The French Development Agency (AFD) is approving a $100 million loan for FirstRand Bank, the subsidiary of the FirstRand Group. The commercial bank will use the funds to finance climate change mitigation and adaptation projects.
The memorandum of understanding for the $100 million loan was signed by Djalal Khimdjee, the deputy CEO of Proparco, the group’s subsidiary of the French Development Agency (AFD), and Andries du Toit, the group treasurer of FirstRand, one of the financial services providers licensed by the Reserve Bank of South Africa, the national banking regulator. The loan is being provided to FirstRand Bank to expand its climate finance operations.
The Johannesburg-based commercial bank will use the AFD loan to finance climate change mitigation and adaptation projects. The financing will benefit affordable housing projects, renewable energy, energy efficiency and agriculture. According to AFD, this operation will support South Africa’s ambitious Nationally Determined Contribution (NDC). This non-binding plan highlights the climate actions the South African government intends to take to meet the global targets set in the Paris Climate Agreement.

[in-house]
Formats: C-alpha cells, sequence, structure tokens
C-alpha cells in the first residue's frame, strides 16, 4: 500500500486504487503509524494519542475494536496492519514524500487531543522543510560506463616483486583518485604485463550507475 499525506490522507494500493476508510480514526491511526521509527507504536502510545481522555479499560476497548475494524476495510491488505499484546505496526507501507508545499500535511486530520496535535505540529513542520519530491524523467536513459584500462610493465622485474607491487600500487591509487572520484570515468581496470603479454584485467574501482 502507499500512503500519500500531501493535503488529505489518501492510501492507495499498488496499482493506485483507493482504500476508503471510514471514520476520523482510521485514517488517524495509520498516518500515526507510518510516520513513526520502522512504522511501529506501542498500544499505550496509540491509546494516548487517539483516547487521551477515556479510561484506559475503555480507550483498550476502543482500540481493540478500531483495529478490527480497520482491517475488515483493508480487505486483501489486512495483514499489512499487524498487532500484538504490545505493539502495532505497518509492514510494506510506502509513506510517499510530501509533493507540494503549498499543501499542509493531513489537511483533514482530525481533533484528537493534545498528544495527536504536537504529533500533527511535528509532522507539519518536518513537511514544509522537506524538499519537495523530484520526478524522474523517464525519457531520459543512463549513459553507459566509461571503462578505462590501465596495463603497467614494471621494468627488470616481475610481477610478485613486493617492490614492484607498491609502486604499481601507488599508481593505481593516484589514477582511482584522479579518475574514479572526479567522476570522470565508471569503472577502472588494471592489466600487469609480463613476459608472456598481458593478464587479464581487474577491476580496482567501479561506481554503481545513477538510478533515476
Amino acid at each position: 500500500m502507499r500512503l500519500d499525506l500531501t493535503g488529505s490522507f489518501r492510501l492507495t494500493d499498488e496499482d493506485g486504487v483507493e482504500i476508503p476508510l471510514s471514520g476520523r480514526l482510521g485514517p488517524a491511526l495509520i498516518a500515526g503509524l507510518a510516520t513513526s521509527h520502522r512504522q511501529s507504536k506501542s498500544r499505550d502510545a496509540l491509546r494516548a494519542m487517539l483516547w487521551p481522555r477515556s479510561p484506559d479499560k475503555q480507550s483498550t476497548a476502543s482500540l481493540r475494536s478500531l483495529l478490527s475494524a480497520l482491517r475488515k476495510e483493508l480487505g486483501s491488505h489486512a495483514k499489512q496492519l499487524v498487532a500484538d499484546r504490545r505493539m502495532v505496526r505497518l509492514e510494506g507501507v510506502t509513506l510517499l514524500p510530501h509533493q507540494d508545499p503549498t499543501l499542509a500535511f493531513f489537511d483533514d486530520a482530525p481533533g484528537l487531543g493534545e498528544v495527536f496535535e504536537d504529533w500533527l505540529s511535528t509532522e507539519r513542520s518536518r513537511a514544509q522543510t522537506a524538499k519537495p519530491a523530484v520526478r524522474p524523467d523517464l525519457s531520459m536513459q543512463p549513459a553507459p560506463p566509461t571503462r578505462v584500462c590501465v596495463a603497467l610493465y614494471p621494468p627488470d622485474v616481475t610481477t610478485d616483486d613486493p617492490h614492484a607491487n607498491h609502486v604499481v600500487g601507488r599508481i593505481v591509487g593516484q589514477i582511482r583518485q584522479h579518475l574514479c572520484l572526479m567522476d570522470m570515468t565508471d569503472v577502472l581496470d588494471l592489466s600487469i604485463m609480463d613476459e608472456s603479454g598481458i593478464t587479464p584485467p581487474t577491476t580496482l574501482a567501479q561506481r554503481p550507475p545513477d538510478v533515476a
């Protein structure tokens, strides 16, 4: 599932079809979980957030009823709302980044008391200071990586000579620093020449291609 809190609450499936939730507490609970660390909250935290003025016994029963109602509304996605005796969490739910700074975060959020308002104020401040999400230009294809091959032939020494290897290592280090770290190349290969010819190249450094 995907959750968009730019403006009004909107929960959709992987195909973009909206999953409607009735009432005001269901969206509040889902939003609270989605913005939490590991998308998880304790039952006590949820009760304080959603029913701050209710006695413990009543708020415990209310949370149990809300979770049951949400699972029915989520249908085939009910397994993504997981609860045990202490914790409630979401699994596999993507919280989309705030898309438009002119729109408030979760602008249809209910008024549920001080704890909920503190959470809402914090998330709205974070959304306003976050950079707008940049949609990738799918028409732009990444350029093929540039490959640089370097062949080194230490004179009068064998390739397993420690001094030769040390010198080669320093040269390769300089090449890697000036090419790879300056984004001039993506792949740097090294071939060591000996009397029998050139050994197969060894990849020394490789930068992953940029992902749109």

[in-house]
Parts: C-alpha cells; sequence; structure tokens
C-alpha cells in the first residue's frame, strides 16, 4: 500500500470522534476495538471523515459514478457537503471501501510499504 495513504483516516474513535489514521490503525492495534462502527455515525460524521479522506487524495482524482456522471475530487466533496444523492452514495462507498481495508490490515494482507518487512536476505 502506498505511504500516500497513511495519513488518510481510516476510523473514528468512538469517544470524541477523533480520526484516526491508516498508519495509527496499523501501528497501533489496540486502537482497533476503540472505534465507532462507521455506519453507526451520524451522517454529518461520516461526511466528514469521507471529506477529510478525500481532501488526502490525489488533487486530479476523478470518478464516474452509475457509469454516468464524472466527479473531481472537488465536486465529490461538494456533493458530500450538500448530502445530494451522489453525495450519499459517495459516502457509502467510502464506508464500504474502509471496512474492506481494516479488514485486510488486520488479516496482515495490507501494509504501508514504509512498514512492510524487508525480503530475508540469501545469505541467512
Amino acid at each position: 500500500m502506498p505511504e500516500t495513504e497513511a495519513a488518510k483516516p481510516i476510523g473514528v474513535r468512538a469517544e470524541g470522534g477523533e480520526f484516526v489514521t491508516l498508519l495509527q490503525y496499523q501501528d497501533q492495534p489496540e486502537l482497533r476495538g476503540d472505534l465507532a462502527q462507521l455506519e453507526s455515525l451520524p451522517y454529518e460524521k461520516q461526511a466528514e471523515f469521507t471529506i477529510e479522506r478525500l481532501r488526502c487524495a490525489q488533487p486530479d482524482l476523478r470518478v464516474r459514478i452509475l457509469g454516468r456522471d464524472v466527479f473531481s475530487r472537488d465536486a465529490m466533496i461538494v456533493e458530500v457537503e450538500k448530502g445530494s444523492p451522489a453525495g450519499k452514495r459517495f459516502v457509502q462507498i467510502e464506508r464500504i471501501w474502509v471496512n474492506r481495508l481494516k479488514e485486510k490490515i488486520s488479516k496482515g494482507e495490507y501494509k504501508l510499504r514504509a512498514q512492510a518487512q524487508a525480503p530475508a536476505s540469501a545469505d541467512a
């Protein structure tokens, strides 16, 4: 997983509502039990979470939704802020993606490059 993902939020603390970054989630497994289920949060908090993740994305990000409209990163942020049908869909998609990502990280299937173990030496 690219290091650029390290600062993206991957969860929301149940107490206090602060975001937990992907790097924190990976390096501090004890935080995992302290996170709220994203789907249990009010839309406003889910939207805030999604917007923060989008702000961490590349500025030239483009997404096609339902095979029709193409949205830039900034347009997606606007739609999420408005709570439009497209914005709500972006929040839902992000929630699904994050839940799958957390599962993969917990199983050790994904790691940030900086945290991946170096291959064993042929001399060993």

A TFSC initiative
The $100 million loan will also help strengthen the role of the South African private sector in the transition to a resilient, low-carbon economy. The operation also benefits from a technical assistance facility to support the implementation of the program and build FirstRand’s capacity in climate finance.
“This credit facility and accompanying technical assistance will allow us to accelerate our strategy to broaden and deepen our client offering in the SME (small and medium enterprise) and agriculture segments, while supporting our own and our clients’ climate change ambitions in an effective and efficient manner,” explains Andries du Toit.
AFD is making this transaction part of the Transforming Financial Systems for Climate (TFSC) program. This $750 million facility launched in 2018 with the Green Climate Fund (GCF) aims to support local financial institutions in scaling up climate impact finance in 17 countries, mainly in Africa. The program has a 20-year lifespan.
Jean Marie Takouleu